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efil4stnias

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I am selling my abode. My new abode is ready and will be moving in before i sell the old.

Was hoping to time it out so i could roll the equity from sale to new one, but not gonna happen.

So once i sell my old, how long do i have to roll the equity into the new home to avoid it being deemed "income"?

I have heard 45 days, 90 and the mtg lady said 365 ( which i find hard to believe ). Furhter, since im doing a VA loan, i have to keep for min 6 mo ( wont let me refi nor will they allow me to send in a lump sum and re-amortize my current loan )

and i also dont want this $$$$ hanging out because after a month or so, my wife will annex it and ill have interior decorators running roughshod thru the home.
 

superchuck500

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If it is your principal residence, the cap gains exclusion doesn't have a time frame on it. It's yours. Congrats.

Those rules apply to investment property.
 
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efil4stnias

efil4stnias

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If it is your principal residence, the cap gains exclusion doesn't have a time frame on it. It's yours. Congrats.

Those rules apply to investment property.

so im understanding it to be cap gains tax free....but then wouldnt it be deemed "ordinary income" over a certain period of time?
 

superchuck500

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so im understanding it to be cap gains tax free....but then wouldnt it be deemed "ordinary income" over a certain period of time?
No, it's not income. It is a gain realized from the sale of an asset ("capital gain"). And if it is a qualifying principal residence, the first $250K for single/separate or $500K for joint of gain/profit is excluded from tax.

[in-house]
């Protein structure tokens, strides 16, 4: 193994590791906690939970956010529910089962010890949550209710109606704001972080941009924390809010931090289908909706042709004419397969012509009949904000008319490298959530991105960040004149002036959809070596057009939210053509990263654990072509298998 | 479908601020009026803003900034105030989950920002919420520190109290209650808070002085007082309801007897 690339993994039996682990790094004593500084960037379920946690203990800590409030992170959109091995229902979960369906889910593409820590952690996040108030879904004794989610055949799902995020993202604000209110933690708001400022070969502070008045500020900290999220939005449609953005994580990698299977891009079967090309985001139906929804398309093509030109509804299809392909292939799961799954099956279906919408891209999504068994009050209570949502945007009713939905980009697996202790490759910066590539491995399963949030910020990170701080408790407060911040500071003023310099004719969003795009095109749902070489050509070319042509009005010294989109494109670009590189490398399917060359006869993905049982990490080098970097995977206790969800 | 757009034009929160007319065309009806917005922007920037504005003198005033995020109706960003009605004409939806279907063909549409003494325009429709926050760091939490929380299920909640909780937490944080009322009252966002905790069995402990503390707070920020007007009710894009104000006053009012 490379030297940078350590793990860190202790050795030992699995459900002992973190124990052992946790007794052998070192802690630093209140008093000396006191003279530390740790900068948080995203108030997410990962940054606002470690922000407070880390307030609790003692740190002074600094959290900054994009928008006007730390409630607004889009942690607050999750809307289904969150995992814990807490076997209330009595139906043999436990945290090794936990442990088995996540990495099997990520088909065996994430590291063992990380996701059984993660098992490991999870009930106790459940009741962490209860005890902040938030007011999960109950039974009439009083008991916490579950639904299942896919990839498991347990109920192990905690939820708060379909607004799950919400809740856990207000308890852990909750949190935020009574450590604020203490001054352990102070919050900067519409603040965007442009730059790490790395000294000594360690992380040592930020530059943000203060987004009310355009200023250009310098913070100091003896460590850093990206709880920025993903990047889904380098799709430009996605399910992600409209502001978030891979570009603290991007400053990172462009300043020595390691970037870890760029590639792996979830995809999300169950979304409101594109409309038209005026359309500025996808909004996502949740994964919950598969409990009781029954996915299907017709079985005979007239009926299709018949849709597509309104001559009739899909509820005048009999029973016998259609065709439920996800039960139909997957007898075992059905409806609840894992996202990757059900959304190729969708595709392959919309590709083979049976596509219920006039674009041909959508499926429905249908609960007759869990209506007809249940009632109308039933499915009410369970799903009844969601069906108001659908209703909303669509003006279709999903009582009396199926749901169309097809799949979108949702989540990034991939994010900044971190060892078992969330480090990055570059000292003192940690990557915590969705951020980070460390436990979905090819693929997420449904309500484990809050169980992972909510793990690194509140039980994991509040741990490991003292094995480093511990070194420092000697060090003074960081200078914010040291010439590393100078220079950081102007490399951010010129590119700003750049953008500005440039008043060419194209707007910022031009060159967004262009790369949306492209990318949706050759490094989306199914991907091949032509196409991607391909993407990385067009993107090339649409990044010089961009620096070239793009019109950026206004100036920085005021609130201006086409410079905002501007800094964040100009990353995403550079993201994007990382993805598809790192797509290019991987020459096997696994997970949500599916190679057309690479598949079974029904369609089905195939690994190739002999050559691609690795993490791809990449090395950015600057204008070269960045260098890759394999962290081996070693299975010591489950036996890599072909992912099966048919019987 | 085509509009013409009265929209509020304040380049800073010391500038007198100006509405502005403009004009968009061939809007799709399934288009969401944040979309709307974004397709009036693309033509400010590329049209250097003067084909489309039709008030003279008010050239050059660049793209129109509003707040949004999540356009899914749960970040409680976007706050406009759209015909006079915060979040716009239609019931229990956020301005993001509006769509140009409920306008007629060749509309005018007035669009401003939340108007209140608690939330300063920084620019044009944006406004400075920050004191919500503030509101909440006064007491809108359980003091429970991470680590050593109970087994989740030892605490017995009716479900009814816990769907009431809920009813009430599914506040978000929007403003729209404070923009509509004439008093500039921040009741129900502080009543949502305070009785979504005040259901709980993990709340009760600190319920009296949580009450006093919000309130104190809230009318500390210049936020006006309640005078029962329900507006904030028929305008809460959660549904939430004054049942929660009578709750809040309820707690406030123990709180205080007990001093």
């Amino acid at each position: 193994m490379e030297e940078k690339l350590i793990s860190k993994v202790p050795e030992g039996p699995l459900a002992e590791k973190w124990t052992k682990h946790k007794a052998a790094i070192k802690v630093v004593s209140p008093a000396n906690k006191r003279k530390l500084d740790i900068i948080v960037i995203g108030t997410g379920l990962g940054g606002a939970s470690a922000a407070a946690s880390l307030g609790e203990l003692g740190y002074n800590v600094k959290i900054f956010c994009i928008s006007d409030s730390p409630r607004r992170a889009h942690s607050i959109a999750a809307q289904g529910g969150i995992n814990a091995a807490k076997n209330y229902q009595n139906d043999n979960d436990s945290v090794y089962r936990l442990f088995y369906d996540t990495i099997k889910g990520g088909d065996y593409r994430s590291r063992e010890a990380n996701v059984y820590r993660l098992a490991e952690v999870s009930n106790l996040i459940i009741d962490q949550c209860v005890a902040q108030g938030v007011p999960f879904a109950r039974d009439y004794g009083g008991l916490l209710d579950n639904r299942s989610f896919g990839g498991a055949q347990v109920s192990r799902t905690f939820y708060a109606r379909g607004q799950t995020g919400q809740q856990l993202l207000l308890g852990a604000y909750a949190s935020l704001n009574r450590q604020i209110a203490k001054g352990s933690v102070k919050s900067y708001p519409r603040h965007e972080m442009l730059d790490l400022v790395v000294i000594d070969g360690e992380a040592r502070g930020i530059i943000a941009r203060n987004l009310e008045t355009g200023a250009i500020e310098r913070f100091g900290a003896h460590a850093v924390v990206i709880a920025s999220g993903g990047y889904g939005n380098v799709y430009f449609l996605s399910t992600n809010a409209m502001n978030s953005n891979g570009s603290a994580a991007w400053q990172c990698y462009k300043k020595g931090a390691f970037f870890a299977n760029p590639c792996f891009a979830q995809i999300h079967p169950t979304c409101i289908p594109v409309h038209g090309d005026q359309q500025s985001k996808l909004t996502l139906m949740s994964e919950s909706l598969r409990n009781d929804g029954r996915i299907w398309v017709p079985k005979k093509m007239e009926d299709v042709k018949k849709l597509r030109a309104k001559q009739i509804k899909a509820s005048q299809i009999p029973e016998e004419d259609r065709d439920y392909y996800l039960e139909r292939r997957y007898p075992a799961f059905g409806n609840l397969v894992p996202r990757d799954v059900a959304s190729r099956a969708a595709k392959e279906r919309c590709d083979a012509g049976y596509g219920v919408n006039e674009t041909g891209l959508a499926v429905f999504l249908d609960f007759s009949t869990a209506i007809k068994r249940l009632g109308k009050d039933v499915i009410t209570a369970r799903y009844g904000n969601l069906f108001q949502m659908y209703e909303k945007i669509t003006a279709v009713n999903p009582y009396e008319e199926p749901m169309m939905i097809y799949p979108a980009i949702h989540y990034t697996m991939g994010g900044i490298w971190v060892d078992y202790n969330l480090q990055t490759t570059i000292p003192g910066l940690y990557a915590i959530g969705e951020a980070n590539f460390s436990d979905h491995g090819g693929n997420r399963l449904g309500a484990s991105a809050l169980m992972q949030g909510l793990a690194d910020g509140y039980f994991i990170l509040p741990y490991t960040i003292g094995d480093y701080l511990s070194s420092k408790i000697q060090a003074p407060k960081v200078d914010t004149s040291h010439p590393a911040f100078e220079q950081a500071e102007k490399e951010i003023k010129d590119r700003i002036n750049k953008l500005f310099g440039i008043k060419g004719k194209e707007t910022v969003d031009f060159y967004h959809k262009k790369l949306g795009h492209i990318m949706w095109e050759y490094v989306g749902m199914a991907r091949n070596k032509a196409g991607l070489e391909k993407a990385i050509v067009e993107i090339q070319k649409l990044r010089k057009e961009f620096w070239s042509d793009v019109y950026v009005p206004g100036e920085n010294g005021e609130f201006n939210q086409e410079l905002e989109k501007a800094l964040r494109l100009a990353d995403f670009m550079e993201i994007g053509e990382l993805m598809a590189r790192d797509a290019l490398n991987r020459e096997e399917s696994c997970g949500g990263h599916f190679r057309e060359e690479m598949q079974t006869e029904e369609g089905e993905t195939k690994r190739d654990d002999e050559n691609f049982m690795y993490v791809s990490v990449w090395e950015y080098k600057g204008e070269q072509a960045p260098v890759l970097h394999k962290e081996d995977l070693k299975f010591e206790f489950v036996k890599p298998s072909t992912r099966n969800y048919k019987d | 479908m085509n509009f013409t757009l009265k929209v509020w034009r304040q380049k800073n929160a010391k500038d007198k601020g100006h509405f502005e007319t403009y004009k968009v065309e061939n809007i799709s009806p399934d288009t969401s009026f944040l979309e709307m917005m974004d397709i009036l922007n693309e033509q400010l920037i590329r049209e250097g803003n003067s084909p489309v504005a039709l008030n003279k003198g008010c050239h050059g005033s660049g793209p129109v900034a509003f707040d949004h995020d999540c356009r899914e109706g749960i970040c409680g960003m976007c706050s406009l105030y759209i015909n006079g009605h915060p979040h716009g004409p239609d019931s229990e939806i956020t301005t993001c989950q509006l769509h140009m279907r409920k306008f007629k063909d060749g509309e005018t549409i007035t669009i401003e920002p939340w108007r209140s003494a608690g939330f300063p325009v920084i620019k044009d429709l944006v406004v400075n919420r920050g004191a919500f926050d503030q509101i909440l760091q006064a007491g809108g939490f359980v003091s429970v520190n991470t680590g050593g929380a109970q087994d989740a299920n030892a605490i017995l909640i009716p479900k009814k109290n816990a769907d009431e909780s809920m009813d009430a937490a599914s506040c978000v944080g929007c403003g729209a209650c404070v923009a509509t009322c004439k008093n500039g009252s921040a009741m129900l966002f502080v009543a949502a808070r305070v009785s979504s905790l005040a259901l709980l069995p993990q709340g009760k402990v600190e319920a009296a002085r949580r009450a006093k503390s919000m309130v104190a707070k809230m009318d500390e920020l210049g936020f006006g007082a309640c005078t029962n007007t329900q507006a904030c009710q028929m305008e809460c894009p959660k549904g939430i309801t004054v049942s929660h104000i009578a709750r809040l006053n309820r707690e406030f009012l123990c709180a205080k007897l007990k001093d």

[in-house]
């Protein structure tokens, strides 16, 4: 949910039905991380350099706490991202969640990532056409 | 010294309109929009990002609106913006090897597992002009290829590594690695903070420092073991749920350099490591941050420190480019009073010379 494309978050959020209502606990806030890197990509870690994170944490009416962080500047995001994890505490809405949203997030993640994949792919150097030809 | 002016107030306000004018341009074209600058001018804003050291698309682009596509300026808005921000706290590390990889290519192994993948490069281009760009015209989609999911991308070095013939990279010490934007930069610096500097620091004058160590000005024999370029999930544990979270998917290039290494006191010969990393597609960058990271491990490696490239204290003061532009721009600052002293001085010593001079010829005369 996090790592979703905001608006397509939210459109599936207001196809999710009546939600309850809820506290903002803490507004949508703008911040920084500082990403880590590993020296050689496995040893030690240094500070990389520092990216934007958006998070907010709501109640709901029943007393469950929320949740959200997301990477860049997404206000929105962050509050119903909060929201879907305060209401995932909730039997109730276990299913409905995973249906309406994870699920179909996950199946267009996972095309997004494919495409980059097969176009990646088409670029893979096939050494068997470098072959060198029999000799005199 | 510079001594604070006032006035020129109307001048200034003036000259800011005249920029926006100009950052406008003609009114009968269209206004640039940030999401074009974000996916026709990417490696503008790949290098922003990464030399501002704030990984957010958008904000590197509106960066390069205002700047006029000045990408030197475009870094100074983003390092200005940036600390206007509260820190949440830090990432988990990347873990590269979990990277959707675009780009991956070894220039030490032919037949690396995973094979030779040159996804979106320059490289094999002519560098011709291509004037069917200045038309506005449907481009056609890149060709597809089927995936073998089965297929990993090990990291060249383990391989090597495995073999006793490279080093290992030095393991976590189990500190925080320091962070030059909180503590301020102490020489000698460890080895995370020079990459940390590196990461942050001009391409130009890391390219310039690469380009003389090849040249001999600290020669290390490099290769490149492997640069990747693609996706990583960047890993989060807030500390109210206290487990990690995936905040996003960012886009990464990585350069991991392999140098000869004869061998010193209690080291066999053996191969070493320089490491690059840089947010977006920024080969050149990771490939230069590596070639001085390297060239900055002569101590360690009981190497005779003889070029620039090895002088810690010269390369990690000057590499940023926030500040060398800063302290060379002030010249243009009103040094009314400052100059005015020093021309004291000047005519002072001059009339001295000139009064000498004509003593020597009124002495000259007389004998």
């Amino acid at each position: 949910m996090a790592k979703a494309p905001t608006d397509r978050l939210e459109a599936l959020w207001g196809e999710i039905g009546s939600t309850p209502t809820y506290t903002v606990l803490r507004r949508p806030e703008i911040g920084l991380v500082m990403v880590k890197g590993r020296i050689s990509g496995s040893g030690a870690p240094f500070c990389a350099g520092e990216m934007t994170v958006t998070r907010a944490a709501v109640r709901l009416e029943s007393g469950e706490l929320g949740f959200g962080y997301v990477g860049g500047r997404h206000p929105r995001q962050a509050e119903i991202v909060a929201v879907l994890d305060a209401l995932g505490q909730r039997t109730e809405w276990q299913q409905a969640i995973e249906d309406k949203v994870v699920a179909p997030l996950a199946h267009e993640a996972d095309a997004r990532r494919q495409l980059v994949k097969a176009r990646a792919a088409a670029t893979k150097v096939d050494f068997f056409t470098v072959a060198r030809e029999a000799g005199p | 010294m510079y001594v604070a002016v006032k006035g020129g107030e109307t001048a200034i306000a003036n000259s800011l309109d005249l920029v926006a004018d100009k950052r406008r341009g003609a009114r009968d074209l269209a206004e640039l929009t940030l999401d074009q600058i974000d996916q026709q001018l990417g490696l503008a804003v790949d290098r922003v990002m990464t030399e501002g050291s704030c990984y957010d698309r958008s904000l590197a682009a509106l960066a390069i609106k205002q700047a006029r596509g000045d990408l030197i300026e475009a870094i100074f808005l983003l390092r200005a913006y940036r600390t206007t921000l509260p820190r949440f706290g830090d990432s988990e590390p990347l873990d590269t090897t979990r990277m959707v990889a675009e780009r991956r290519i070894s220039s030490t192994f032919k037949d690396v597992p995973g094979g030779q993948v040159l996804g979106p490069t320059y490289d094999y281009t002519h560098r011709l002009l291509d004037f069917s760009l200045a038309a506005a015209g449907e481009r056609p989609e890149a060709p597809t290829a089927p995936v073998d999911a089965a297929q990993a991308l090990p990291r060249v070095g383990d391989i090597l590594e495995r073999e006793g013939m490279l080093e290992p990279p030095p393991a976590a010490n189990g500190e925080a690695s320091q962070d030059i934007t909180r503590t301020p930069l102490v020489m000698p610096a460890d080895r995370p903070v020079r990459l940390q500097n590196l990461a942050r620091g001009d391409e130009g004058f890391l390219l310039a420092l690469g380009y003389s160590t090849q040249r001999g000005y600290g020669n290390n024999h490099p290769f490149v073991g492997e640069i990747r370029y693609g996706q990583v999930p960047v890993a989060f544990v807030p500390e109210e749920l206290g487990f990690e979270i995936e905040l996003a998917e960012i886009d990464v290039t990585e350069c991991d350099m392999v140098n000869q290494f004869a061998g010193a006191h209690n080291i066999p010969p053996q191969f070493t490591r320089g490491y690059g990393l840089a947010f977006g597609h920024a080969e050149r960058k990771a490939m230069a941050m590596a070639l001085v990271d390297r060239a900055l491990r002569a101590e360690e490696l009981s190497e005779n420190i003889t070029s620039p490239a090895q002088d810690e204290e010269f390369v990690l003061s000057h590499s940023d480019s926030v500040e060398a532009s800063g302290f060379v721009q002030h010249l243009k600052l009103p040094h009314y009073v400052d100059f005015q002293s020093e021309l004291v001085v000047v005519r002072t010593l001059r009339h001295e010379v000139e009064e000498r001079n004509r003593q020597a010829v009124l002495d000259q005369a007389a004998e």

Eligibility Test
The Eligibility Test determines whether you are eligible for the maximum exclusion of gain ($250,000 or $500,000 if married filing jointly).

Eligibility Step 1—Automatic Disqualification
Determine whether any of the automatic disqualifications apply.


Your home sale isn’t eligible for the exclusion if ANY of the following are true.
  • You acquired the property through a like-kind exchange (1031 exchange), during the past 5 years. See Pub. 544, Sales and Other Dispositions of Assets.
  • You are subject to expatriate tax. For more information about expatriate tax, see chapter 4 of Pub. 519, U.S. Tax Guide for Aliens.

If any of these conditions are true, the exclusion doesn’t apply. Skip to Figuring Gain or Loss , later.

Eligibility Step 2—Ownership
Determine whether you meet the ownership requirement.

If you owned the home for at least 24 months (2 years) out of the last 5 years leading up to the date of sale (date of the closing), you meet the ownership requirement. For a married couple filing jointly, only one spouse has to meet the ownership requirement.

Eligibility Step 3—Residence
Determine whether you meet the residence requirement.

If you owned the home and used it as your residence for at least 24 months of the previous 5 years, you meet the residence requirement. The 24 months of residence can fall anywhere within the 5-year period, and it doesn't have to be a single block of time. All that is required is a total of 24 months (730 days) of residence during the 5-year period. Unlike the ownership requirement, each spouse must meet the residence requirement individually for a married couple filing jointly to get the full exclusion.
If you were ever away from home,
you need to determine whether that time counts towards your residence requirement. A vacation or other short absence counts as time you lived at home (even if you rented out your home while you were gone).
If you become physically or mentally unable to care for yourself,
you only need to show that your home was your residence for 12 months out of the 5 years leading up to the date of sale. In addition, any time you spent living in a care facility (such as a nursing home) counts toward your residence requirement, so long as the facility has a license from a state or other political entity to care for people with your condition.

Eligibility Step 4—Look-Back